And here is the black and white version with the drop panel.

2013.06.09


For those readers who haven’t seen them, here’s a spotlight on last month’s Sally Forth drop panels.

Side note: They’re black and white as I don’t have access to the color files.

2013.05.05

June 5, 2013
May 5, 2013

2013.05.12

June 12, 2013
May 12, 2013

2013.05.19

May 19, 2013
May 19, 2013

2013.05.26

May 26, 2013
May 26, 2013

2013.06.02

June 2, 2013
June 2, 2013

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Addendum:

The standardized system to format strips for newspapers was devised years ago by King Features’ Comic Art Production Supervisor, Frank Chillino (1920-2007). It helped streamline the process saving countless hours of production time (and money) for King.

Jim Keefe - Frank Chillino - Jerry Craft
Jim Keefe – Frank Chillino – Jerry Craft

Frank Chillino was my boss when I first started at King – One of the greats! The above pic is from the 1993 King Features Christmas party in New York City. For those interested, the following link is an interview from when he retired back in 1991. As mentioned in the post, it pretty much encapsulates the history of the syndicated newspaper strip, as Chillino was one of the key players…

King Features – Frank Chillino

Categories
Craig MacIntosh Francesco Marciuliano King Features Sally Forth

The Chronicles of Nona

Title

Art: Craig MacIntosh (earlier strips) and Jim Keefe (most recent).


To borrow from Lee Falk,
For those who came in late…

The breakup…

2012.11.15

2012.11.16

2012.11.17


Holiday cheer…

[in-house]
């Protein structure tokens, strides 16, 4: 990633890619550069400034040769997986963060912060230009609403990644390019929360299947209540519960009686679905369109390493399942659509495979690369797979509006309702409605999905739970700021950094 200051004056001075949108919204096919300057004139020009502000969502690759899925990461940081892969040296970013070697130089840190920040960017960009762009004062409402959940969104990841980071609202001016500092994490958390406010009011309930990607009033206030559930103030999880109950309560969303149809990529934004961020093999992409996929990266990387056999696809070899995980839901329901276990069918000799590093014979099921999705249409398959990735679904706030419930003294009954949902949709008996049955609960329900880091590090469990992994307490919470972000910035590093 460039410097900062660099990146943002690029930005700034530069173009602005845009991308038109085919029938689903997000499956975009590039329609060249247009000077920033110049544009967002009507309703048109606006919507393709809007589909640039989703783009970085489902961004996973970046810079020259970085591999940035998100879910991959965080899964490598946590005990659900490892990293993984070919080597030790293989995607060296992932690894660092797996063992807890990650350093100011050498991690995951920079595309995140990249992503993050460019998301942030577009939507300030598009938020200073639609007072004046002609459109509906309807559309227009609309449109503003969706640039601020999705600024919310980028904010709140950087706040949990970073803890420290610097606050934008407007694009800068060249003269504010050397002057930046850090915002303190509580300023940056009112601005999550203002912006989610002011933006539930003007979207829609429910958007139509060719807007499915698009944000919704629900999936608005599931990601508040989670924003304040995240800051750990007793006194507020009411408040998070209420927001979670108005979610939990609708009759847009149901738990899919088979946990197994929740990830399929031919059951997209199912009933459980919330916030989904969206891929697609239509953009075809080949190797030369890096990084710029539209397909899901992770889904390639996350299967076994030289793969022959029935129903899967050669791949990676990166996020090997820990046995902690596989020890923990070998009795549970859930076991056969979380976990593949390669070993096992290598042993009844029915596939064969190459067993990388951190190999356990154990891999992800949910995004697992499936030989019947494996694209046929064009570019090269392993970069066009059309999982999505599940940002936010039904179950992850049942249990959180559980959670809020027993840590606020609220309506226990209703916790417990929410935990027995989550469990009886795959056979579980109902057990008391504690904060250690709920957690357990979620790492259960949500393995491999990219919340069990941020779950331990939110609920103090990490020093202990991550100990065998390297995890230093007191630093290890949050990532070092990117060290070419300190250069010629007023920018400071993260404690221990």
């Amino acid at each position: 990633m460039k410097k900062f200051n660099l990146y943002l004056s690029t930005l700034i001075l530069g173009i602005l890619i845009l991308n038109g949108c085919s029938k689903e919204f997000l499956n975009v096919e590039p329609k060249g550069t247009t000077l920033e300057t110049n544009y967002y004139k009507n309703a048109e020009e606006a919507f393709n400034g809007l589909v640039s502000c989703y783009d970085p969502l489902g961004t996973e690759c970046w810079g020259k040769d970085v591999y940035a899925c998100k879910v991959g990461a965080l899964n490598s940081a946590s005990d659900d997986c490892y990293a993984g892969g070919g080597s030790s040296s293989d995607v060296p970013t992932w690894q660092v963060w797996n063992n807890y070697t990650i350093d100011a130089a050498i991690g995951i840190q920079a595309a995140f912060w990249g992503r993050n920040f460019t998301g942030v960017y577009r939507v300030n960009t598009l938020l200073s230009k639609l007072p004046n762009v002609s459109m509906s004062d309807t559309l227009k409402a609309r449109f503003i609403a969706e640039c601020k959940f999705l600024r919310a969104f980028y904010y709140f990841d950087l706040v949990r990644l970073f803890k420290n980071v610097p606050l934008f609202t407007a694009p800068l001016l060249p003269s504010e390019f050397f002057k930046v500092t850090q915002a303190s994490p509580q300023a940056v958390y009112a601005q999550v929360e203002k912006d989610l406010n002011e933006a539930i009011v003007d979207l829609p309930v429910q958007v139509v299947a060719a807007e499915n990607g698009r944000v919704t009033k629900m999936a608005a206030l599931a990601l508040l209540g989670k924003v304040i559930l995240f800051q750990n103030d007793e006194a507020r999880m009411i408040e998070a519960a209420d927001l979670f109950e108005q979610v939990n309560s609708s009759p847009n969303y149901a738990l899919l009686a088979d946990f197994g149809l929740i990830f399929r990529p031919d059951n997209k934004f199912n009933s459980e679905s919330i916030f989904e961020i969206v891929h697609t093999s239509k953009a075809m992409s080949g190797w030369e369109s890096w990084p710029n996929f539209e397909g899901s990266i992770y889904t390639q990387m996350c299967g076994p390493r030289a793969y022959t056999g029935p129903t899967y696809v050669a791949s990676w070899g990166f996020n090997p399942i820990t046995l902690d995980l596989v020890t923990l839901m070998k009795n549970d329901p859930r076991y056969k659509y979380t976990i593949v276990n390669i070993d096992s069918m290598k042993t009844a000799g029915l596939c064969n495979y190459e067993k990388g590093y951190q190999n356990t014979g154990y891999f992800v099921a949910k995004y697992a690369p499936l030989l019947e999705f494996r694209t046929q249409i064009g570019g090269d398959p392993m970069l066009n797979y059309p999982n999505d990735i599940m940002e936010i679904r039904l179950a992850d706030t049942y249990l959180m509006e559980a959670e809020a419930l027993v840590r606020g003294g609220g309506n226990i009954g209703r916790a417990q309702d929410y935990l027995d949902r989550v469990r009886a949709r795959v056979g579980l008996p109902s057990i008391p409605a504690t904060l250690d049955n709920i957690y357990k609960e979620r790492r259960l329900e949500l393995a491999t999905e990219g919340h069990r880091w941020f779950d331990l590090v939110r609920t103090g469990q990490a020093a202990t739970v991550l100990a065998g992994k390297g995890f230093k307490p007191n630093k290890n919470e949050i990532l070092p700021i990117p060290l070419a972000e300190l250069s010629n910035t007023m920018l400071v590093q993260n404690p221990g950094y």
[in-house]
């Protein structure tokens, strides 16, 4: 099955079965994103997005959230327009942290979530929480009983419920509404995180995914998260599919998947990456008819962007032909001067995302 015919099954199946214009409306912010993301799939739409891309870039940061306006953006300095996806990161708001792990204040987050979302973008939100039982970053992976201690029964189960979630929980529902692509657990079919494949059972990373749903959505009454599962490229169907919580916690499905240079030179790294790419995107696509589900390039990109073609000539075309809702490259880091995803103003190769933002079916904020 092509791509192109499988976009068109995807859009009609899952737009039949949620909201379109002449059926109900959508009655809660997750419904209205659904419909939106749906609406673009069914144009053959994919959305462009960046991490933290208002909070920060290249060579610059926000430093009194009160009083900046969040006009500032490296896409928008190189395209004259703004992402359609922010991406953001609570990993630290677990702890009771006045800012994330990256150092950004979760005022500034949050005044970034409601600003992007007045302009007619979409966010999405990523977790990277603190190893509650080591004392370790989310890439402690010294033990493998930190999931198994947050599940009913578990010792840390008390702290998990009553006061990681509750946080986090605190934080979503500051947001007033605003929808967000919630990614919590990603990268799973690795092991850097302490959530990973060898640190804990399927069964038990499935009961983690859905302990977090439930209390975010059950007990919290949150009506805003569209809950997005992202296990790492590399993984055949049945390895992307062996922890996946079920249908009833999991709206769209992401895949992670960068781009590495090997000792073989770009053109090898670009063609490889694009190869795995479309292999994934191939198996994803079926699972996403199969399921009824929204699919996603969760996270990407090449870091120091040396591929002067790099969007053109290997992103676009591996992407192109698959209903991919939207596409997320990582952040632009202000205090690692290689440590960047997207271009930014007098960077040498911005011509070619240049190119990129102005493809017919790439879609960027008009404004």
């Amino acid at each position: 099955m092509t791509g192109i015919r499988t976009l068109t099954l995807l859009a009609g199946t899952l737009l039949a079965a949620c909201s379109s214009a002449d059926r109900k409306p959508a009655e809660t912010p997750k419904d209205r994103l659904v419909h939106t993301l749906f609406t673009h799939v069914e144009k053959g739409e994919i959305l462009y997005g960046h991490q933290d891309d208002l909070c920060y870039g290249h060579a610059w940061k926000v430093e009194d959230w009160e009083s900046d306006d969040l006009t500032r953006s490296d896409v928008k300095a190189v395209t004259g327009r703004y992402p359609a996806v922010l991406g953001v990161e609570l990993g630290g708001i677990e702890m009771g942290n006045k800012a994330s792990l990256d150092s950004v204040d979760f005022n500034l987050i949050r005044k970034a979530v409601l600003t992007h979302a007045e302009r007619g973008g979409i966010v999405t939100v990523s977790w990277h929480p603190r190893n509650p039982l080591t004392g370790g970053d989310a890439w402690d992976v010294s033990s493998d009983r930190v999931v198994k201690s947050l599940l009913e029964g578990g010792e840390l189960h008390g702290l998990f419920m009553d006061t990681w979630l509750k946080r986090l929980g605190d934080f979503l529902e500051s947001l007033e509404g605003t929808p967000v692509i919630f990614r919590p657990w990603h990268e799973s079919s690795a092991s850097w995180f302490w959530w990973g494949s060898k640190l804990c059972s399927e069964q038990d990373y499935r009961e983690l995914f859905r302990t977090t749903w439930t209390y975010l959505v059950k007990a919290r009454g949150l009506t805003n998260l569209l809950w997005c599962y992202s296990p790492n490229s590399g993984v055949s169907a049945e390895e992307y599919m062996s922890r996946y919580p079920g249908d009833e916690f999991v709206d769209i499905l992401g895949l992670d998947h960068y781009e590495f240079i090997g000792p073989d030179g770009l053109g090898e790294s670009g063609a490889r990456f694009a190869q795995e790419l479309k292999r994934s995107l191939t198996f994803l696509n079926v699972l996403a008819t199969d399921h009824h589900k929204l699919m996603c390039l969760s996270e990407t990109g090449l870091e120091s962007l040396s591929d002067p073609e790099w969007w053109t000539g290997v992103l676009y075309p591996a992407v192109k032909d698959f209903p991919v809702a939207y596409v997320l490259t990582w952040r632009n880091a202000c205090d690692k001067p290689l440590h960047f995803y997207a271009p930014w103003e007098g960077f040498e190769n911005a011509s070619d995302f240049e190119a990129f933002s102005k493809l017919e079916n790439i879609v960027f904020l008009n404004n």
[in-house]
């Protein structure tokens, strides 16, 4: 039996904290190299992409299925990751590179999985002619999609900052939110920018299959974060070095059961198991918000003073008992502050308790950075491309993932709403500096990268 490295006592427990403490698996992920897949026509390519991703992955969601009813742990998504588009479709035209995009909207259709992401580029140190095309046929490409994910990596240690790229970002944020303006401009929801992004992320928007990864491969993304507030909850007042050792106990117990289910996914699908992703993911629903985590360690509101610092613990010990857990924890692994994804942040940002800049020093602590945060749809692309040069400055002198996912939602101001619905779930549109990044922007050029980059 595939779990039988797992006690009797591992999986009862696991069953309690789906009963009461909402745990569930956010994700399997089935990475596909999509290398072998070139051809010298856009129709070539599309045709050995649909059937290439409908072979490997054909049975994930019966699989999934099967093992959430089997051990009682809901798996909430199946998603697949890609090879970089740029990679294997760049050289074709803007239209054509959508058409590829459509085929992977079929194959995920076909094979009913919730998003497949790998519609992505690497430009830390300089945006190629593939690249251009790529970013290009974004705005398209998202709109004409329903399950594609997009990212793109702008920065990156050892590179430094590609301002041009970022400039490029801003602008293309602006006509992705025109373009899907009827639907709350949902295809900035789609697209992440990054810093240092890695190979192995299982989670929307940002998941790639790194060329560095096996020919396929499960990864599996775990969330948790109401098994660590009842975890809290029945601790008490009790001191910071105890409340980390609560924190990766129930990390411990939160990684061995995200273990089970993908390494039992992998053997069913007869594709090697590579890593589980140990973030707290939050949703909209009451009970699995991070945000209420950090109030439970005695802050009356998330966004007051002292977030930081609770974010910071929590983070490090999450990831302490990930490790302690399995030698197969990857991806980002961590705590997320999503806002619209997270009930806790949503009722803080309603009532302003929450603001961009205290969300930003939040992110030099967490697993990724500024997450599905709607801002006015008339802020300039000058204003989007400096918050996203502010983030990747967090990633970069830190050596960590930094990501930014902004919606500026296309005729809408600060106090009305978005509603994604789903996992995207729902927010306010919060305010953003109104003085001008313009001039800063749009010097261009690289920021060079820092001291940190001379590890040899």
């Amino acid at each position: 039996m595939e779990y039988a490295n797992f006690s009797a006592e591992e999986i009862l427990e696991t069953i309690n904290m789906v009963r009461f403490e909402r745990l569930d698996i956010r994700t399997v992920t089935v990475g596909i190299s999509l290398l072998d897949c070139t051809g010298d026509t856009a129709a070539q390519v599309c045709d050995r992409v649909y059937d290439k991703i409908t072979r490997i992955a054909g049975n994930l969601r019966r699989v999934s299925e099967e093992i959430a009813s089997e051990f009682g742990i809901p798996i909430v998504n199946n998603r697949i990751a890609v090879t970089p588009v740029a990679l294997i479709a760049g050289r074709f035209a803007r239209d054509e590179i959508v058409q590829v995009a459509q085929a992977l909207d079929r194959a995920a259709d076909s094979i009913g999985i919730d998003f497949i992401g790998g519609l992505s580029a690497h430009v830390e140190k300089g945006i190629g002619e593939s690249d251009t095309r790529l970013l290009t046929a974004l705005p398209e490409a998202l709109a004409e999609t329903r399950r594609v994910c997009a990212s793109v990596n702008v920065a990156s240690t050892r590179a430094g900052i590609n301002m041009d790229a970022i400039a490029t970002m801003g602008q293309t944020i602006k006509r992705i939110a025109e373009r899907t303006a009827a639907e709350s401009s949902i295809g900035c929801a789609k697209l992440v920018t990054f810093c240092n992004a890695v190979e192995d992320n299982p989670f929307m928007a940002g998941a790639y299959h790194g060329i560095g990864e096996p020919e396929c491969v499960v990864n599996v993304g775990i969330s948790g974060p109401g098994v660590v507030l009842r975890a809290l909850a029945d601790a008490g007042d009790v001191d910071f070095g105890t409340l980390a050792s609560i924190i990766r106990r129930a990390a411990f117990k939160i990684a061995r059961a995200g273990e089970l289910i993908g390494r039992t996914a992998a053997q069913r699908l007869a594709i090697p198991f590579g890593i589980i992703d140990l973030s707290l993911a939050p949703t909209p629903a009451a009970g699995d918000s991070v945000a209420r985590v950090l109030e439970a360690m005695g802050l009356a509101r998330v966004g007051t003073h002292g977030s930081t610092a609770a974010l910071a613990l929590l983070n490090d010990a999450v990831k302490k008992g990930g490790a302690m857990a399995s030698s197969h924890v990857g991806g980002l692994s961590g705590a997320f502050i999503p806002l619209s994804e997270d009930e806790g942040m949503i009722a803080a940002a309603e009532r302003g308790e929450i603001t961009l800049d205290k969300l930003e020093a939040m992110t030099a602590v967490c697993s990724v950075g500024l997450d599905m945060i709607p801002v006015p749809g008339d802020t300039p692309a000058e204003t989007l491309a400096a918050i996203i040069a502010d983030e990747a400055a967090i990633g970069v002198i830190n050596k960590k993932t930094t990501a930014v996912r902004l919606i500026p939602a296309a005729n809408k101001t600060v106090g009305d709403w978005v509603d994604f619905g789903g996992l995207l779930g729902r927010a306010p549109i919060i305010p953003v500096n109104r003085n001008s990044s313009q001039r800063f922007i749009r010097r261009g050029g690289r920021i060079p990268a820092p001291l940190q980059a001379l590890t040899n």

2012.11.29

2012.12.04


After the holidays, a less than stellar reunion…

2013.01.09

2013.01.10

2013.01.11

2013.01.12


Missing a beat…

2013.01.21

2013.01.22

2013.01.23

2013.01.24

2013.01.25

2013.01.26


Things go from bad to worse…

2013.01.28

2013.01.29

2013.01.30

2013.01.31

2013.02.01

2013.02.02


Depression sets in…

2013.02.12


Trying to make sense of things…

2013.02.25


Parents are consulted…

2013.03.04


Constant reminders…

2013.05.02


THEN OUT OF THE BLUE…

2013.06.01


    Is Nona back to stay or just back to have her say?

    Will Hil apologies in a way that only makes things horrendously worse?

    And if so, CAN FAYE STOP HER IN TIME?!

For the answer to these and many more questions,
TUNE IN NEXT WEEK.
SAME SALLY FORTH-TIME, SAME SALLY FORTH-CHANNEL!

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If Sally Forth isn’t in your local paper, you can check it out online at…

A yearlong subscription to all of King Features’ comics (new and vintage) plus two years worth of archives for every single strip is a pittance at $19.99 a year. Unsure? Try a 7 day trial subscription for free.

Categories
Al Williamson Business of Cartooning Sally Forth

Homage or Swipe?

Okay, here’s the deal from my vantage point – and a heads up to newcomers in the field.

If you are copying or lifting a drawing from another artist and not giving that artist credit, that’s a swipe. If you do give them credit it’s an homage.

And giving credit is a very simple thing to do. Just write the word, “after” – then the artist’s name.

Here’s an example. On the left is Al Williamson’s original drawing – and on the right my drawing with the accompanying credit line.

Sally.Flash


Here’s another one. Mark Schultz using a mirror image of a Williamson pose – then putting the credit line in reverse as well.

WeirdFantasy.XenozoicTales


Last but not least, Joe Jusko after John Buscema.

buscema.Jusko


A credit line is a tip of the hat to the hard work another artist has done which you are standing on the shoulders of. And generally speaking, artists get enough crap without getting ripped off by other artists (see Rob Granito). Give credit where credit is due.


And speaking of credit…

The Schultz image I grabbed off the blogspot ilovecomiccovers. There are lots more side by side comparisons to be had there – go check them out.

And for more of Jusko’s work, check out www.joejusko.com.